- We are committed to RDF+XML/CML as the future for molecular information. This is the only way that we can manage such diverse information as documents, recipes, results of calculations, spectra, crystallography, physical and analytical properties, etc. The CML schema is now being used in many places and has remained stable for 15 months. Almost all parts have now been tested in the field (the main exception is isotopic variation – e.g. in geoscience). We can easily go from CML to RDF – the reverse is not always possible. The value of CML is that it is currently easier to use for chemical calculations as there is a knowable coherence of related concepts. Note that the CML community is developing a number of subdomains (“conventions”) which allows some degree of local autonomy as in CMLComp.
- We are enthusiastic partners in the OREChem project (Chemistry Repositories, and from Jim Downing ORE! Unh! Huh! What is it good for?). This uses named (RDF) graphs to describe local collections (“Aggregates”) of URIs. The project will have several molecular repositories of which we shall contribute at least 2 (CrystalEye and our neascent “molecular repository”). All content will be Open Data.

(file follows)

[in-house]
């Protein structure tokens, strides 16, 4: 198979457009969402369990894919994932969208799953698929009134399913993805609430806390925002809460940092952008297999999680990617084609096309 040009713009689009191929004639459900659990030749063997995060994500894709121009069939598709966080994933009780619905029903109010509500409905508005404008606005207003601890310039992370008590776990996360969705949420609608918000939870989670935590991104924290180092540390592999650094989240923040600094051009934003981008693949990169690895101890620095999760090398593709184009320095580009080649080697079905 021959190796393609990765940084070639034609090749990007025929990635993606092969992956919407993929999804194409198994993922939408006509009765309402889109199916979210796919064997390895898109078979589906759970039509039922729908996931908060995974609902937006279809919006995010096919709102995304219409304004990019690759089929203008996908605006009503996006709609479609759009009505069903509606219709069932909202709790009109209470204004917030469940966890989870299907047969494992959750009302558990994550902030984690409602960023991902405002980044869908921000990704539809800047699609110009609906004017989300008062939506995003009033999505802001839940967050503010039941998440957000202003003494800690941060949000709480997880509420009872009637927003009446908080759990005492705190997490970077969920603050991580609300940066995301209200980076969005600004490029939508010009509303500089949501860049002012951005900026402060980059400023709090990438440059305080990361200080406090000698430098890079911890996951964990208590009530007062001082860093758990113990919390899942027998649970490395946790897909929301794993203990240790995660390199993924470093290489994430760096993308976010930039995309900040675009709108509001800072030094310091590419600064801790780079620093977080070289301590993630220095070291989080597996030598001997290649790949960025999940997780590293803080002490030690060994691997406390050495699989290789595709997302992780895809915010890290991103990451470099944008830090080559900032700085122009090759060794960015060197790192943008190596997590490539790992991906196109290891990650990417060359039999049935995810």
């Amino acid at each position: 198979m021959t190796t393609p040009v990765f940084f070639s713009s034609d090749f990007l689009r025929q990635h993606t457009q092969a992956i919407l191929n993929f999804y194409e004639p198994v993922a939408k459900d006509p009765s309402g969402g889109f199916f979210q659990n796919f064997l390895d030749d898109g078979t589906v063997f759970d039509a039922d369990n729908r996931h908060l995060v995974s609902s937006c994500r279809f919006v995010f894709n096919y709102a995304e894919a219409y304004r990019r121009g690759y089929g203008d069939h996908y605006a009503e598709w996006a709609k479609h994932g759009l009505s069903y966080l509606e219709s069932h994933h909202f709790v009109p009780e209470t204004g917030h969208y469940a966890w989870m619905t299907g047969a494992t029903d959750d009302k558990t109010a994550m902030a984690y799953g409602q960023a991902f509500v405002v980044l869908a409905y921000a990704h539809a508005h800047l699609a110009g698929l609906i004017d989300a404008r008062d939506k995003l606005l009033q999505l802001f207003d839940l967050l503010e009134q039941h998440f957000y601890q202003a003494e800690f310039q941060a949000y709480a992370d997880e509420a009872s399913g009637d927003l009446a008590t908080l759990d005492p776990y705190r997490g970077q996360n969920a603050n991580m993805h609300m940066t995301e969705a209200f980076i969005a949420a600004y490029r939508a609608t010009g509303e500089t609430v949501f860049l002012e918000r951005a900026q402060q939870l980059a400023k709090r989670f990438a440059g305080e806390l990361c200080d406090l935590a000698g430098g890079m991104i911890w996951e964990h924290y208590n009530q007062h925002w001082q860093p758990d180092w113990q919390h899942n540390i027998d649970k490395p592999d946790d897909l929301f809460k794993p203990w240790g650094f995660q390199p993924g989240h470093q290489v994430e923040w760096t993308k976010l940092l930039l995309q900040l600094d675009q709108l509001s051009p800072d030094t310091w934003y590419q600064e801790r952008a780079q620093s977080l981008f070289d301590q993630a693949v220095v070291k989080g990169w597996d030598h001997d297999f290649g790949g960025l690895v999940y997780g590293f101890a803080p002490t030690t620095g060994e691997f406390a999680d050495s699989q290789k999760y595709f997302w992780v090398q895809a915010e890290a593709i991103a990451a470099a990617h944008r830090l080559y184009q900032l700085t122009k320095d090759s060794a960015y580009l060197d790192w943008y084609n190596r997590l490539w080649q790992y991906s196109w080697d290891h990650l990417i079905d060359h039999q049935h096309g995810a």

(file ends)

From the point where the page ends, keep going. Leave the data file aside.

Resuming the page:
- Jim Downing has developed a lightweight repository (MMRe) based on Atom/REST and RDF. I won’t give too much away except to say it is deployed and over the last few days Joe Townsend has been adding data from chemistry theses (SPECTRaT) and Lezan Hawizy has been adding our collection of “common molecules” (scraped from various sources). This can now be queried through SPARQL.
- Andrew Walkingshaw has converted the CML in CrystalEye to RDF – 100,000 entries and probably about 10 million triples. He’s been working with a well-known semantic web company (not sure if this is public yet) and has done some very exciting extraction and mashups. SPARQL searches work over this size. Andrew has also developed Golem – a system which extracts dictionary links (cml:@dictRef) from CML computations and is able to build dictionaries (ontologies) automatically and then to extract data.
- In the last four days Thomas Steinke has converted VAMP to emit CML. We have run a few hundred calculations automatically (by extracting molecules from the NMREye repository, converting them to input, running the calculation, and then converting to RDF). The results – which contain coordinates, energies and NMR peaks – are being fed into another local repository.
So we have a variety of sources which will all be available. We face a number of exciting questions.
- How do we express a molecule in RDF? We are gradually converging on an “aggregate” where a molecule has identifiers, properties, and special resources such as chemical formula, the CML connection table, and a list ofg chemical names.